The Government has denied that Dublin grabs the biggest share of the huge amounts of foreign direct investment flowing into Ireland at the expense of the rest of the country.
Jobs Minister Richard Bruton told reporters that Ireland’s regions play to their various individual “strengths”, but that small fast-growing companies tend to be attracted to the centressuch as Dublin that offer them key advantages.
He was responding to a reporters’ question following an announcement that five of six companies that the Government yesterday said were setting up bases in Ireland for the first time would be located in the capital.
Social networking site Facebook also confirmed its plan to establish a datacentre at Clonee on the Co Meath-Co Dublin border.
The six investments between them would create 185 jobs in the next few years, backed by the IDA incentives.
Mr Bruton said the Government was pursuing a regional enterprise strategy and that the south east was building on its strength in attracting pharmaceutical companies to invest in the region.
The companies which the IDA and the Government announced yesterday include:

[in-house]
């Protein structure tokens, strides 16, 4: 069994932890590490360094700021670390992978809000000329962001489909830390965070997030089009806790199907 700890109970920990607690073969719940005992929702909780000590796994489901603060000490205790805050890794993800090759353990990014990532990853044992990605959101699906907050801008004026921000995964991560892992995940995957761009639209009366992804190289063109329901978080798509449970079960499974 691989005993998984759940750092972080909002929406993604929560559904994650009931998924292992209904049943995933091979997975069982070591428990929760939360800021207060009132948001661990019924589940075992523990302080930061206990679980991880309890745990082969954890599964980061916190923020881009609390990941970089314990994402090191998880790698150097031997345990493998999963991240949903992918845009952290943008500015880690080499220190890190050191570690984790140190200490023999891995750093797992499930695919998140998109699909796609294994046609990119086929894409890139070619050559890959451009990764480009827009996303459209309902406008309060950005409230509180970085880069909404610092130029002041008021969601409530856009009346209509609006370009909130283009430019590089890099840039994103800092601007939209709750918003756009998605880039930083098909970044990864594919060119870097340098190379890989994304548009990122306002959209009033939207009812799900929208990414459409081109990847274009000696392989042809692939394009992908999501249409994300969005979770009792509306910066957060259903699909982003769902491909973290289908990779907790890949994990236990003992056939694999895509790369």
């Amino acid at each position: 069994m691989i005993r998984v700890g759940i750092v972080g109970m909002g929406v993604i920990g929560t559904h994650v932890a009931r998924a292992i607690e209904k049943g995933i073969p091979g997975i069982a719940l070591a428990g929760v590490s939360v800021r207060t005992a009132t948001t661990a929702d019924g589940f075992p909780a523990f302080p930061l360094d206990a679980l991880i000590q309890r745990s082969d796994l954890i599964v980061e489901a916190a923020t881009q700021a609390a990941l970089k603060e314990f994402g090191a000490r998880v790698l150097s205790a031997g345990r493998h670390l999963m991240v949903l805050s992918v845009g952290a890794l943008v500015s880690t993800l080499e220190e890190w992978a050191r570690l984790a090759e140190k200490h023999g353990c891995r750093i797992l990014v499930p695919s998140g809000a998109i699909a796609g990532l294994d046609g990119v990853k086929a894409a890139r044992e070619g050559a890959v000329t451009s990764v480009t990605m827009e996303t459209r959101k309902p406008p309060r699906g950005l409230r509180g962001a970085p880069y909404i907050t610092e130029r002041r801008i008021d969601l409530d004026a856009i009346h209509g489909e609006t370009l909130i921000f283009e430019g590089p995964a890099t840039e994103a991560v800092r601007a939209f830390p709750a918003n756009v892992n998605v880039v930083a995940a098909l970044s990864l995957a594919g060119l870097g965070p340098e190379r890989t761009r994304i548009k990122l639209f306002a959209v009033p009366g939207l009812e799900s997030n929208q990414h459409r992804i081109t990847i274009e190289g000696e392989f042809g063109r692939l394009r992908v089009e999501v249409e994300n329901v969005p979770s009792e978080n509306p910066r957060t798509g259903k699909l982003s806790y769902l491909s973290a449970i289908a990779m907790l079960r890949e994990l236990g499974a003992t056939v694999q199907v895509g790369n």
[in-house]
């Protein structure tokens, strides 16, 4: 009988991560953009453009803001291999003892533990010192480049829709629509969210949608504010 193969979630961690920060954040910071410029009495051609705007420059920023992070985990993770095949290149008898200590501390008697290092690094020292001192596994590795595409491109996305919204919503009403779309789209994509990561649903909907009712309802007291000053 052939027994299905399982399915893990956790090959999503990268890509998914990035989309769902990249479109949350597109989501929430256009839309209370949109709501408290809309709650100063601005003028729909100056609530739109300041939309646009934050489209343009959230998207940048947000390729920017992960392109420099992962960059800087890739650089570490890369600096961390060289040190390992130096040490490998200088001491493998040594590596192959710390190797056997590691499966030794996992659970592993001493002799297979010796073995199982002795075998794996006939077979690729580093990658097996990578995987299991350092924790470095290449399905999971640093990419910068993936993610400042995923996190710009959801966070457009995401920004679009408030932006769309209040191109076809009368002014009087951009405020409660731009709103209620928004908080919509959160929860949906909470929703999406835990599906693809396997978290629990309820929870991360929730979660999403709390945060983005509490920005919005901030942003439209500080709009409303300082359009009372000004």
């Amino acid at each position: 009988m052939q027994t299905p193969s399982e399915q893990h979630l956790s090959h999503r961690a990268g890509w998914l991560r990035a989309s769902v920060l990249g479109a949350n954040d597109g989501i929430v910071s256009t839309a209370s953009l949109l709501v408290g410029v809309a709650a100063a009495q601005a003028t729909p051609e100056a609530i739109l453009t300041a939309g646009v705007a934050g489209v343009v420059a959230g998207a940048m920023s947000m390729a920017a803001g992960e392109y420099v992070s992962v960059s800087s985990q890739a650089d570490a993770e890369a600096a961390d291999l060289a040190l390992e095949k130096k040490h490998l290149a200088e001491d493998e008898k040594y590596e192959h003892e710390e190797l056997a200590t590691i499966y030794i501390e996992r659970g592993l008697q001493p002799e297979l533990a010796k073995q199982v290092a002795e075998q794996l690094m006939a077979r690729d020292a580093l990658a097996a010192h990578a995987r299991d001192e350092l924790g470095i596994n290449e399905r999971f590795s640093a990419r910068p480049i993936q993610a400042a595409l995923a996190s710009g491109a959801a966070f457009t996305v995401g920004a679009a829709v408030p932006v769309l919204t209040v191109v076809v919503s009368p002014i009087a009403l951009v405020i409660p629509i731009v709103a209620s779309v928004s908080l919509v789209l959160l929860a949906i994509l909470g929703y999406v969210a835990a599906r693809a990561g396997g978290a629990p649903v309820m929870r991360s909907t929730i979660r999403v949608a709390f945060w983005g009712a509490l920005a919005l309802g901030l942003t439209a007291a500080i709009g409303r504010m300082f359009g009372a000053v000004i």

- 25 jobs at CRI, a medical device manufacturer, which plans to create jobs at a base in Co Wexford over the next three years;
- 50 jobs at NuoDB, a database technology company, which is setting up a development centre in Dublin and a new office in Belfast;
- 20 jobs at Megatransfert, a small French FinTech company that focuses in micropayments using prepaid cards and e-money and e-wallet payments;
- 30 jobs at Artisan Infrastructure, a cloud software services company, which plans to set up a major head office in Dublin;
- 30 jobs at DataClarity, a software applications firm that makes corporate data. It will set up in Dublin;
- 30 jobs at Modern Marketing Concepts, a sales and marketing services company for the healthcare sector, which plans to set up a head office in Sandyford in Dublin.
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